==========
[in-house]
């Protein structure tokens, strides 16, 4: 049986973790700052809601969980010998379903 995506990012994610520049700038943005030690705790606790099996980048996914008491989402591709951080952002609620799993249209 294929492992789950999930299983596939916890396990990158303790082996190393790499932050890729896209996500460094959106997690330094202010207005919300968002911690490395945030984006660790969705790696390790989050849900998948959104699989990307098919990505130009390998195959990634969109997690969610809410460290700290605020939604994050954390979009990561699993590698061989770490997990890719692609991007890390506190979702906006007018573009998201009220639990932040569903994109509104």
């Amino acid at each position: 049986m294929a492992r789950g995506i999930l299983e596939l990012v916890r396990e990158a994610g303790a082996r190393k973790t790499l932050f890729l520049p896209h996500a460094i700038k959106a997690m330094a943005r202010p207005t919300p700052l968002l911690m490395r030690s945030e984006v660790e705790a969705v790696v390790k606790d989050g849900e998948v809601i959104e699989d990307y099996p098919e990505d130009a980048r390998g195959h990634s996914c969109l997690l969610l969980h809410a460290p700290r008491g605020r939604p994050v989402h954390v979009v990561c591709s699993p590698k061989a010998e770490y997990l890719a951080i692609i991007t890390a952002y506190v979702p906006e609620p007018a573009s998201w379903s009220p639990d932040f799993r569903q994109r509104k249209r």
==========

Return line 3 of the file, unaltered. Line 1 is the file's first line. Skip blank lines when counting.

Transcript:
């Amino acid at each position: 049986m294929a492992r789950g995506i999930l299983e596939l990012v916890r396990e990158a994610g303790a082996r190393k973790t790499l932050f890729l520049p896209h996500a460094i700038k959106a997690m330094a943005r202010p207005t919300p700052l968002l911690m490395r030690s945030e984006v660790e705790a969705v790696v390790k606790d989050g849900e998948v809601i959104e699989d990307y099996p098919e990505d130009a980048r390998g195959h990634s996914c969109l997690l969610l969980h809410a460290p700290r008491g605020r939604p994050v989402h954390v979009v990561c591709s699993p590698k061989a010998e770490y997990l890719a951080i692609i991007t890390a952002y506190v979702p906006e609620p007018a573009s998201w379903s009220p639990d932040f799993r569903q994109r509104k249209r």